Study links Fukushima disaster to spike in infant heart surgeries
BY LUCY CRAFT
/ CBS NEWS
Tokyo -- As Japan marks the eight-year anniversary of the catastrophic earthquake and tsunami that claimed some 22,000 lives, a new study suggests it could still be having a serious impact on the nation's health. The disaster caused by the killer wave at the Fukushima Daiichi nuclear power plant has been linked by the research to a significant spike in infant heart surgeries.
While not a single death has been definitively attributed to radiation exposure from the leaks at the Fukushima plant, the study found the number of surgeries for children under the age of one with complex congenital heart disease, or CHD, spiked by more than 14 percent.
The study was led by Kaori Murase, an associate professor of natural sciences at Nagoya City University in central Japan, and published on Wednesday by the American Heart Association.
According to Stanford Children's Health, CHD, is the most common birth defect and usually has no identifiable cause. "Complex" CHD involves a combination of heart defects that cause either too much blood, or too little, to flow into the lungs or other parts of the body.
Even after multiple surgeries, symptoms can afflict a patient throughout their life. The earlier abnormalities appear during the eight-week process of heart development in unborn babies, the more severe the damage generally is.
"Our study suggests that a nuclear accident might increase the risk for complex congenital heart disease," Murase said, noting that the data suggest a catastrophic release of radiation anywhere in the world could precipitate similar problems.
For a four-year period beginning in 2011, the number of heart surgeries jumped by 14.2 percent in children under the age of one, compared to the four years prior to the disaster.
That number remained unusually high throughout 2014. It is unclear if the rise was triggered by the radiation from the nuclear accident, or the stress of the tragedy on women of childbearing age.
The panicked and disorganized evacuation following the Fukushima accident, loss of loved ones and family homes, break up of communities and general disruption of daily life were cited, as well as a possible rise in diabetes related to the evacuation.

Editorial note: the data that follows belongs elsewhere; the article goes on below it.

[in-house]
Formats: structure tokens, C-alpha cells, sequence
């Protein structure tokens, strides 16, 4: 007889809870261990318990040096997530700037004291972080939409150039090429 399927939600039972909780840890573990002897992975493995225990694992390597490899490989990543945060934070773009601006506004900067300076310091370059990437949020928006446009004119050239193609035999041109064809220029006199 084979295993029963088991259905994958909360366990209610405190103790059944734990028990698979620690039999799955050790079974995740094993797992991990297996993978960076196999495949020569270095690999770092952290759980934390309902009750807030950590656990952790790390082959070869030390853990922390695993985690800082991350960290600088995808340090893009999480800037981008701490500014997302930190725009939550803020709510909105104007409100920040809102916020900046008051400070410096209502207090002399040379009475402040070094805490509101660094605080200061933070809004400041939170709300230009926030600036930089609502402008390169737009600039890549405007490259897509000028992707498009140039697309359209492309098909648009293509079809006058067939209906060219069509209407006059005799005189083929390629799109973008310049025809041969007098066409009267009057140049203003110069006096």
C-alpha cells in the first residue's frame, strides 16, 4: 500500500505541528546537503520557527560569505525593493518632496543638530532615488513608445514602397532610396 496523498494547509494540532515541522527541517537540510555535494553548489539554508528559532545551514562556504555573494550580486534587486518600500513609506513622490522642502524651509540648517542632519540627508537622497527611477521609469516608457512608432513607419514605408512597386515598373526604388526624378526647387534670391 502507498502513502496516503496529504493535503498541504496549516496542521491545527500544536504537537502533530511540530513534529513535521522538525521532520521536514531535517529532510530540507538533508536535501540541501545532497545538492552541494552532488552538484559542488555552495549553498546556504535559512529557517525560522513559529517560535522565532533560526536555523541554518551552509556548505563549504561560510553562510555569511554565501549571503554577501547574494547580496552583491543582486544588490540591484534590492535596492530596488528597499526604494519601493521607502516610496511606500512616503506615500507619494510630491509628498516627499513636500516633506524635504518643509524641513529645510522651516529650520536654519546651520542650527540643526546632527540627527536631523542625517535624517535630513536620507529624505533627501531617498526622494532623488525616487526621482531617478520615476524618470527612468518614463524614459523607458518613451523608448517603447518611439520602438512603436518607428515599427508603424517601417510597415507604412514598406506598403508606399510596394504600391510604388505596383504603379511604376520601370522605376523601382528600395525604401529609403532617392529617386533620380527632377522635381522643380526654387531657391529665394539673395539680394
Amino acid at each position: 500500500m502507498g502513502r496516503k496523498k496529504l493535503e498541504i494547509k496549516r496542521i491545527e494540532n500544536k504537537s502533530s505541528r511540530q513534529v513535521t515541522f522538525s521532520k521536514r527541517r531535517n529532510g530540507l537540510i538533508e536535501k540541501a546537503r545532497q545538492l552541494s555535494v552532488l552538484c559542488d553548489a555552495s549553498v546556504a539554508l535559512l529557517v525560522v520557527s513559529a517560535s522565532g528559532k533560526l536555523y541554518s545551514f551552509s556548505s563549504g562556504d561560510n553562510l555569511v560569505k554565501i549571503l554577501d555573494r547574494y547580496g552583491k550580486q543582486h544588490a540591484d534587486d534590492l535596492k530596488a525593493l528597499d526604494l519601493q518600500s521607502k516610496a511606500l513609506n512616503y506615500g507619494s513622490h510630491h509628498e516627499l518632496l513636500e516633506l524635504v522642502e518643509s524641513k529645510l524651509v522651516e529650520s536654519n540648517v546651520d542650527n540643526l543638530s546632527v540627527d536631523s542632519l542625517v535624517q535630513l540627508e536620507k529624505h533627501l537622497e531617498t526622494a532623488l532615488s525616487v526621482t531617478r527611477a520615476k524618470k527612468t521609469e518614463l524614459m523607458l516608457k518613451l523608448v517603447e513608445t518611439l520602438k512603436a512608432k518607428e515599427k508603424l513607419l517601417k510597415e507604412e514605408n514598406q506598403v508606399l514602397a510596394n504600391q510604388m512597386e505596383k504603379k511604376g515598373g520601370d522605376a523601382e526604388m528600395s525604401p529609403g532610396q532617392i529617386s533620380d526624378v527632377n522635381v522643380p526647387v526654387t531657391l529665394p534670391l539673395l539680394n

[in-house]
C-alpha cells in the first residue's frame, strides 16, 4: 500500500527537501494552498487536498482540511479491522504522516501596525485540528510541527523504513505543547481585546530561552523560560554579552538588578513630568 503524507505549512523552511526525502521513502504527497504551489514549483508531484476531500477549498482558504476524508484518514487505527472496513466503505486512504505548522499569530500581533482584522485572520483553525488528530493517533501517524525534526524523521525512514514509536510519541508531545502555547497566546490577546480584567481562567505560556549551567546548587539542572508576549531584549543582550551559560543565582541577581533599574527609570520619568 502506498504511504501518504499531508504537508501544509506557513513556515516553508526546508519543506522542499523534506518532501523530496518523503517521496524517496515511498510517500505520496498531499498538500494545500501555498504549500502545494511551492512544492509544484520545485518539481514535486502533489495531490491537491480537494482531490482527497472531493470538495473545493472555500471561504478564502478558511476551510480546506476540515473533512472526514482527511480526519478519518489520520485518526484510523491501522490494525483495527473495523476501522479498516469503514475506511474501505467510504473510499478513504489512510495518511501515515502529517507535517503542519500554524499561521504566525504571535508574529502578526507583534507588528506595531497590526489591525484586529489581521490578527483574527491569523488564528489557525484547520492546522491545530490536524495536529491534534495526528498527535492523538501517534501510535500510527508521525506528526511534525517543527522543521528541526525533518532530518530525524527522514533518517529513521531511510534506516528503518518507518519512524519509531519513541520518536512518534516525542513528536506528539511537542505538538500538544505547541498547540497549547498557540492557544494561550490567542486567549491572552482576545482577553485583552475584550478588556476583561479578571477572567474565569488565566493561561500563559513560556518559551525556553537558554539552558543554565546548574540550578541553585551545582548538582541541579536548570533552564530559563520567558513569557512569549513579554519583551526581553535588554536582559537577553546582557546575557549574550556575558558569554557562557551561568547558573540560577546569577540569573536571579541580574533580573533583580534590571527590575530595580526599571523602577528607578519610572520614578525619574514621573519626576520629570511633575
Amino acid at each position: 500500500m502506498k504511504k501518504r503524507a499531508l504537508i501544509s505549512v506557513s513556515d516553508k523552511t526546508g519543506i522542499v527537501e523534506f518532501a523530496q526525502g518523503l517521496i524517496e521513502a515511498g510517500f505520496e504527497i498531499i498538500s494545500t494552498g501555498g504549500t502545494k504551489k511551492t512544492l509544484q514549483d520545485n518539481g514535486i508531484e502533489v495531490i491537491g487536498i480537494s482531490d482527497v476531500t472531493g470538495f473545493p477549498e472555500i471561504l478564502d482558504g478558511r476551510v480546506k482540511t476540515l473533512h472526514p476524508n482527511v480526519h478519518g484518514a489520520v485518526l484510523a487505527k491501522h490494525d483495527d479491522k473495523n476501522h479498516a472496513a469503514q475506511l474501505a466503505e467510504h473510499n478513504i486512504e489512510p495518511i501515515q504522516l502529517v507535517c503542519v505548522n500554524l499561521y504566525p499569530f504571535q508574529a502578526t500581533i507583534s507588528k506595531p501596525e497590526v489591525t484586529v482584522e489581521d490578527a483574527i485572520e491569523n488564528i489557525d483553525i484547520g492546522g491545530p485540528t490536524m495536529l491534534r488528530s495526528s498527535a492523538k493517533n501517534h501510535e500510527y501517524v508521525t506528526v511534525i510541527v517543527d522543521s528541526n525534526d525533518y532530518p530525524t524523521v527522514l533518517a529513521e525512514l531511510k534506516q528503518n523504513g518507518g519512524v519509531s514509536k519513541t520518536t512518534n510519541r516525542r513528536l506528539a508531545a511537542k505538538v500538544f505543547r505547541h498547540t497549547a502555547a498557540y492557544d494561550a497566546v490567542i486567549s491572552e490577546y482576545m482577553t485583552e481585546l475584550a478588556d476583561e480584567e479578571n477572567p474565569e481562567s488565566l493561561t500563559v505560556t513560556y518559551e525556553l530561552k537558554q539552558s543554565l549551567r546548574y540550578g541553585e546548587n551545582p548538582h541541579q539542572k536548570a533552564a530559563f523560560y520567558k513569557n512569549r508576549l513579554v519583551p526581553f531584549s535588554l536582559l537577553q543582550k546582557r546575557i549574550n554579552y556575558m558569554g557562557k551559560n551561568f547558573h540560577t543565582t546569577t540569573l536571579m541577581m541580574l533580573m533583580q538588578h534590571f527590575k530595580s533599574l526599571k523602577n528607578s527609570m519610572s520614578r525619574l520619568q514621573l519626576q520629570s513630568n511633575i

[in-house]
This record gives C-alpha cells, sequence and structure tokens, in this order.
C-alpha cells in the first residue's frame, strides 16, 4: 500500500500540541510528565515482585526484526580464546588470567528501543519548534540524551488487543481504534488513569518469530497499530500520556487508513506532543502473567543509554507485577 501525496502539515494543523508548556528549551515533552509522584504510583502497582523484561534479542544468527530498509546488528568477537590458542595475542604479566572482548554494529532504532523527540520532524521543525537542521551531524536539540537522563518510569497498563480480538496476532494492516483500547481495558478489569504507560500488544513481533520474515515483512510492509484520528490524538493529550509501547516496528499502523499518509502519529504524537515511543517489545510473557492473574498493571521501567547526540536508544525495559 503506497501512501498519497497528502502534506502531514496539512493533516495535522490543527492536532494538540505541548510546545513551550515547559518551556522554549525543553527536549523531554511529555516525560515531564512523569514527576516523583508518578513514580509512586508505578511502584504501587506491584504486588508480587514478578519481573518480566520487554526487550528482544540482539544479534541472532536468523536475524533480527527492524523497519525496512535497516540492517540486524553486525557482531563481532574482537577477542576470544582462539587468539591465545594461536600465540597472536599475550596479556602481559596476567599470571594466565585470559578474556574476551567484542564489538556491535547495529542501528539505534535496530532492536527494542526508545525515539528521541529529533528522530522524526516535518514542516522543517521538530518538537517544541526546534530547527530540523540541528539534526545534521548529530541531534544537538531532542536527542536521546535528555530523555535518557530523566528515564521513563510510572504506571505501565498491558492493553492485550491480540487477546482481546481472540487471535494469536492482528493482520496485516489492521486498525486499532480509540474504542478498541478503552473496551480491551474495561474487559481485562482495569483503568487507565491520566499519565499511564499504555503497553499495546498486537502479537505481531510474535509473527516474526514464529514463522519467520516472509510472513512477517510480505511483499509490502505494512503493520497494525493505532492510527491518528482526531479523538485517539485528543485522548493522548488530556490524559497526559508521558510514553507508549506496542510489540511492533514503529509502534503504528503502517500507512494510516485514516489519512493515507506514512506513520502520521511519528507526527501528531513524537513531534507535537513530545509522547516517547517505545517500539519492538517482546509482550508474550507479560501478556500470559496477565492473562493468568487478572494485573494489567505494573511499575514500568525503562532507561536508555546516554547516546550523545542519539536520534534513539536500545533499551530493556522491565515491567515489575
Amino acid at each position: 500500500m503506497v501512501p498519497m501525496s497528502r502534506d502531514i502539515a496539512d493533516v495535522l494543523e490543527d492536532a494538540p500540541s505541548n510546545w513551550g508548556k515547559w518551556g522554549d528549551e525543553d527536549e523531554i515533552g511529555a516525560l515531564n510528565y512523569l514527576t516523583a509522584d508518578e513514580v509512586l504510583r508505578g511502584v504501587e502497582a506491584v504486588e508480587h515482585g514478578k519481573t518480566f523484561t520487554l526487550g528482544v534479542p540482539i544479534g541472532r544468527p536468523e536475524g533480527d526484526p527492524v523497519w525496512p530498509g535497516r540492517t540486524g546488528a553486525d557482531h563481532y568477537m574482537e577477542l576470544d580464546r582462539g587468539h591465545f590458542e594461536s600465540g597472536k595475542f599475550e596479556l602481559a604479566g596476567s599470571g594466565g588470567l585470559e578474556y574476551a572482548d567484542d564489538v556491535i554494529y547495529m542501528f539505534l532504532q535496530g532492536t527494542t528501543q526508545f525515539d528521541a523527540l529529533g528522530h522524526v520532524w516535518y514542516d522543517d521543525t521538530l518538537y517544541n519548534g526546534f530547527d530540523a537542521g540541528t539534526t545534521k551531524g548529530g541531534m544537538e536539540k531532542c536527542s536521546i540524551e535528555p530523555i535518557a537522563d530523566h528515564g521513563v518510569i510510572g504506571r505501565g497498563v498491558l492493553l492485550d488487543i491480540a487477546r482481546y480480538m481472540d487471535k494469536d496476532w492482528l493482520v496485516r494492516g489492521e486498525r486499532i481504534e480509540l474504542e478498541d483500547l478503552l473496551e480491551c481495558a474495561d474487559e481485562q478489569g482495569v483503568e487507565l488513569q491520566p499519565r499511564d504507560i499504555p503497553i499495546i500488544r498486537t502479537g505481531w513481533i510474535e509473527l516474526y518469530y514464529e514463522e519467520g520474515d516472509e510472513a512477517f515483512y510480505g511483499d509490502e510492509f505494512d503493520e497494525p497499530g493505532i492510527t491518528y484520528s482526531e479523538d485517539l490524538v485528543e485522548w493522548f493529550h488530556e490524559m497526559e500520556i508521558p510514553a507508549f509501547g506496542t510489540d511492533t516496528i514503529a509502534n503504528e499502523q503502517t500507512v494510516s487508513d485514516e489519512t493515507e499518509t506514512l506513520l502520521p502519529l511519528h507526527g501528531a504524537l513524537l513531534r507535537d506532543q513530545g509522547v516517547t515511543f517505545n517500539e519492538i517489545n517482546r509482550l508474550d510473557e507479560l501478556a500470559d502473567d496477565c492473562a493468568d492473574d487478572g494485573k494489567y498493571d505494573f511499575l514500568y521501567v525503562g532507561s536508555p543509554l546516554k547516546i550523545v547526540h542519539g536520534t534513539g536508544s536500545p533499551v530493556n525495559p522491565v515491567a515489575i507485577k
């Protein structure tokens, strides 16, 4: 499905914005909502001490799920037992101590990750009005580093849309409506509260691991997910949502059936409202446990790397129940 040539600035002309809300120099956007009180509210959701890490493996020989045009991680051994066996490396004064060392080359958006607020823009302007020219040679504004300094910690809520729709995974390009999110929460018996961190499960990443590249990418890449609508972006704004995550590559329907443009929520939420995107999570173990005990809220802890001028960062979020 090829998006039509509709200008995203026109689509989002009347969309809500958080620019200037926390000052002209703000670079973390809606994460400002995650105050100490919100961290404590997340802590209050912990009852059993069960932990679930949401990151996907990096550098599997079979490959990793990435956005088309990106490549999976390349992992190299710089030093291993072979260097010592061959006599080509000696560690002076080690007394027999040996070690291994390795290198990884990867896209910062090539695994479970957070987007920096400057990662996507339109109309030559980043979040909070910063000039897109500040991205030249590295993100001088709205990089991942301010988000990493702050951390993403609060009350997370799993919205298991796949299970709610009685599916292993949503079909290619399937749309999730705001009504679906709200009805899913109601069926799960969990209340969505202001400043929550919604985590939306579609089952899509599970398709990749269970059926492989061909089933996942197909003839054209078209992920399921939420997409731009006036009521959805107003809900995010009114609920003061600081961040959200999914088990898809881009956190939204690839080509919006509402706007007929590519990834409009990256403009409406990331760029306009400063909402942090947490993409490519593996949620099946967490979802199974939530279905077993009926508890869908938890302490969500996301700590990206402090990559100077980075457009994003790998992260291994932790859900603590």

While her analysis ends in 2014, Murase believes infant CHD remains high even today. The analysis was done using data from the Japanese Association for Thoracic Surgery, which tracks nearly all CHD surgeries performed nationwide -- in effect, a near-complete patient population survey.
The study lacks breakdowns by location, individual data, and level of radiation exposure; and since CHD often requires multiple surgeries, the 14 percent rise does not reflect the incidence of CHD, just the actual surgeries performed.
The study found no significant rise in CHD in children older than the age of one. Murase said the Nagoya University findings were consistent with a suspected rise in CHD after the Chernobyl nuclear accident of 1986.
She cautioned that the study does not prove radiation caused heart disease in infants, but it does suggest a link.
The Fukushima disaster
On March 11, 2011, a Magnitude 9 earthquake struck northeast Japan. More than 22,000 people were killed or left missing. The tsunami flooded the Fukushima Daiichi nuclear plant, damaging three nuclear reactors and triggering multiple meltdowns and explosions that released radiation over a large area. It was one of the worst nuclear accidents in history.
Japan continues to struggle with decommissioning the crippled nuclear reactors at Fukushima, a task expected to take decades. Despite assurances that most of Fukushima is now safe to live in and radiation levels have dropped to normal, the population of Fukushima prefecture, or state, is still down 8.4 percent from before the disaster.
In the former no-go zones exposed to radiation around the nuclear plant, less than a quarter of residents have returned.